Biography: Participant (excerpt)
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"Brothers and sisters," I said, "there's another Baptist church that needs our help."

"Tell us, Bubba," someone said.

"It's another church that has had a tragedy."

The congregation, my friends, nodded approvingly. I wasn't surprised. These were goodhearted, charitable people. They weren't the type to turn down fellow God-fearing folk in a time of need.

"Where is the church?" someone asked.

"You've heard of it," I said. "It's the sixteenth Street Church in Birmingham where those four little girls were killed last Sunday and the church was destroyed."

The blood drained from my friends' faces, the nodding stopped. The members of the Pike Road Baptist Church quickly fell into two camps - those who were angered by the suggestion and those who were too shocked to be angry. I couldn't make out their whispers, but I could read their expressions.

I pulled out a check from my pocket. "I'm giving this to help the church rebuild." I said. "I hope you all will either write a check of your own or give what cash you can."

An old woman sitting in the back of the church stood up. "This ain't none of your business, Morris, Jr." she said. "This ain't nothing we want to get involved in."

The nodding began again.

I felt I had to go on. "I'd like for you all to join me in a little prayer for the girls before we go to our classes," I said.

There was a deathly silence. "Please, won't you join me in a prayer? We all have children of our own. No matter how you feel about - " My words hit their frozen hearts and fell to the floor. Head bowed, I prayed silently. Soon I heard a rustling and then some footsteps. I looked up. Beverly stood beside me, and we prayed together.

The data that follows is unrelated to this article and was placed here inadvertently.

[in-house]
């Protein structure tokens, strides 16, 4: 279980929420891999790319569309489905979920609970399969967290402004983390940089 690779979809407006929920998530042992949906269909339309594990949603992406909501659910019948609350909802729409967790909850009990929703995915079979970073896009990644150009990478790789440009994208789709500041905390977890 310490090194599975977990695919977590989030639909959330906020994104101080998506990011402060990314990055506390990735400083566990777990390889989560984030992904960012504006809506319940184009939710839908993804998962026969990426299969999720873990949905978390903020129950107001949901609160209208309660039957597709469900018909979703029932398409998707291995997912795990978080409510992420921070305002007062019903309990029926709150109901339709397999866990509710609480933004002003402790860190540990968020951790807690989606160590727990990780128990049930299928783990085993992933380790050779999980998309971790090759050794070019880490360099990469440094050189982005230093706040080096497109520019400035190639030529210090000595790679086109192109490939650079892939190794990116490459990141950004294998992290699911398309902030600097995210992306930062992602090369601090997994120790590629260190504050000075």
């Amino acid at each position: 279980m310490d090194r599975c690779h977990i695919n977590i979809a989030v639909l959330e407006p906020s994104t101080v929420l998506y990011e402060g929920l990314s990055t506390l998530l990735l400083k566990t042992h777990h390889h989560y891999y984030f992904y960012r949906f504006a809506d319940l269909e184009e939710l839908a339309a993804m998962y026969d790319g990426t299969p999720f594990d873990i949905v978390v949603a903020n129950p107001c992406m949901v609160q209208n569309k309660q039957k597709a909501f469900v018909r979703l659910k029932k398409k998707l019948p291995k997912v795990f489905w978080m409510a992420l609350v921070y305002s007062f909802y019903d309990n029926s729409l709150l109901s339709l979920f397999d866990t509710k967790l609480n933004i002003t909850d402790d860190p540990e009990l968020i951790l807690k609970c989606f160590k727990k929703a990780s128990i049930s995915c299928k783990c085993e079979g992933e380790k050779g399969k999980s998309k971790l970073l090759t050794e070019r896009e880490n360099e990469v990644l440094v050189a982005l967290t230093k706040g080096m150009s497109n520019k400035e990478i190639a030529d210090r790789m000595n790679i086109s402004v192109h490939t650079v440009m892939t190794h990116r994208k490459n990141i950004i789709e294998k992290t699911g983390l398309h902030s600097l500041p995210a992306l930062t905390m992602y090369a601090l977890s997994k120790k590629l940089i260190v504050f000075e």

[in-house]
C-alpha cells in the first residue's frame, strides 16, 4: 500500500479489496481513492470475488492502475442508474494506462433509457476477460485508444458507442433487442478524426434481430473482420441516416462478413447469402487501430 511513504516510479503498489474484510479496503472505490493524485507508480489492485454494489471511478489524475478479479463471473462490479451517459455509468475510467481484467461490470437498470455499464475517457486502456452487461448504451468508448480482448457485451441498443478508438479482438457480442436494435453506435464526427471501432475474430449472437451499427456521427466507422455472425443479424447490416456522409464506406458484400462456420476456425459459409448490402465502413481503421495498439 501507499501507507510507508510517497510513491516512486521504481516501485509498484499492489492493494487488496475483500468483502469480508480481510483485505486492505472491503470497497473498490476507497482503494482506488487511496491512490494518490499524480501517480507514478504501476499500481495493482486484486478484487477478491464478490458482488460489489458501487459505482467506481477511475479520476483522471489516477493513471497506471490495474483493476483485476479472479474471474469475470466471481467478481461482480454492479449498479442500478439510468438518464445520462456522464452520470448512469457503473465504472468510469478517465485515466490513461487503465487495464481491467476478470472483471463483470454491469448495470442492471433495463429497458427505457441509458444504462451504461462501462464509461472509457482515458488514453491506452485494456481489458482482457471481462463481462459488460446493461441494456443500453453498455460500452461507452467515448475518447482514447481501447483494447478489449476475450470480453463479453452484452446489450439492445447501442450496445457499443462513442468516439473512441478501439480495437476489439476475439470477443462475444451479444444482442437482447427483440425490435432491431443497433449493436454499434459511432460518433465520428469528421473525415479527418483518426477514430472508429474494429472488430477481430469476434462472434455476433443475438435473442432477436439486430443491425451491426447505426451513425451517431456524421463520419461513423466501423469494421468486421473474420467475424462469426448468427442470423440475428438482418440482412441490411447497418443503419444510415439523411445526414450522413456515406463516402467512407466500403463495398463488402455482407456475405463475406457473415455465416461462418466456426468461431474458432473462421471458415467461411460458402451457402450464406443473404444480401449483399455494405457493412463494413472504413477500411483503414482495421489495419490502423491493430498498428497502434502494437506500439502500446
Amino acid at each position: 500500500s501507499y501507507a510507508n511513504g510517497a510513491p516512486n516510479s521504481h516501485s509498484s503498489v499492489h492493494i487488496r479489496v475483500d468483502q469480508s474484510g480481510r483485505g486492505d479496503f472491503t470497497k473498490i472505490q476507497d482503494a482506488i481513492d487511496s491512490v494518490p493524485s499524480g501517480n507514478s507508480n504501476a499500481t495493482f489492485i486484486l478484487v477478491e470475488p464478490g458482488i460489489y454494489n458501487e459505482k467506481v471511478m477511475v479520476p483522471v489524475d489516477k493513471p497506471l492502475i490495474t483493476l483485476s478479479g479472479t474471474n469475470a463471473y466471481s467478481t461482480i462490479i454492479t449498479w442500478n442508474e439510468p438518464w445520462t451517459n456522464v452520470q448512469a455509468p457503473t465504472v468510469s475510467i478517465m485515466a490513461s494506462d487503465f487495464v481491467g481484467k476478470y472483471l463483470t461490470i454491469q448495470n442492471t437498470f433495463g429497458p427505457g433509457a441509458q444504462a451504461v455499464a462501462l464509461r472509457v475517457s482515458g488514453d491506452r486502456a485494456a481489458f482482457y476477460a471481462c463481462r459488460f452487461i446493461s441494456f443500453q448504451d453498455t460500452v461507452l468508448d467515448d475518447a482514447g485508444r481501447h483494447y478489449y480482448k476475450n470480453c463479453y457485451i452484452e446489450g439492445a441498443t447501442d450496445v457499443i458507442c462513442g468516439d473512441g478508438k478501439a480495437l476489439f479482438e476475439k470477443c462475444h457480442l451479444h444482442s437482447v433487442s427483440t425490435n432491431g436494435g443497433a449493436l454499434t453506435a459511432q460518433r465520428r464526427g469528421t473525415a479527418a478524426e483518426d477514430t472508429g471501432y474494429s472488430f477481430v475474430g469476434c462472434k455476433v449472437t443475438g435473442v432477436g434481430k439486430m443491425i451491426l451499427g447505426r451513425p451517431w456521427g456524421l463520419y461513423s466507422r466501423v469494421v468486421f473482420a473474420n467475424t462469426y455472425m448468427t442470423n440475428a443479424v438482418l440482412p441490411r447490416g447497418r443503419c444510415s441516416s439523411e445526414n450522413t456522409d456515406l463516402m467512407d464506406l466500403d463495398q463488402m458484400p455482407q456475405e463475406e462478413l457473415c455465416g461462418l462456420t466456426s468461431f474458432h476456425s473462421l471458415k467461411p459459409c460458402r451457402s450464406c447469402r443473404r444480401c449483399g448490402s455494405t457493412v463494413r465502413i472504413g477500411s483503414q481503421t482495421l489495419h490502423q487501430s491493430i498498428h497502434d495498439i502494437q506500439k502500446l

We stayed up there at the front of the church…and stayed, nobody joining us. I prayed, and when I finally looked up, just the two of use were left in the sanctuary. Everyone else had left for Sunday school.

Years later Beverly would look back on this day and say, "That was the beginning. You knew your life was going to change and you had to go on with it."

This long excerpt from Morris Dees's autobiography was included for a reason. Beverly was right. From this point, Morris's life was to change. A few years earlier, he had a made a promise to a Freedom Rider. This promise seemed long dormant. But with the tragedy that struck so close to home, the promise arose deep from within and began to open its wings. From this point in Morris's life, he chooses to get involved. He doesn't go to see events out of curiosity as he had done before.

Since that promise, Morris Dees Sr. had passed away. In the fall of 1961, he was driving his new Mercury when his car skidded off U.S. 80 and hit a tree. Morris Dees Sr. died instantaneously and the greatest influence in Morris Jr.'s life was gone. He cried for his father.


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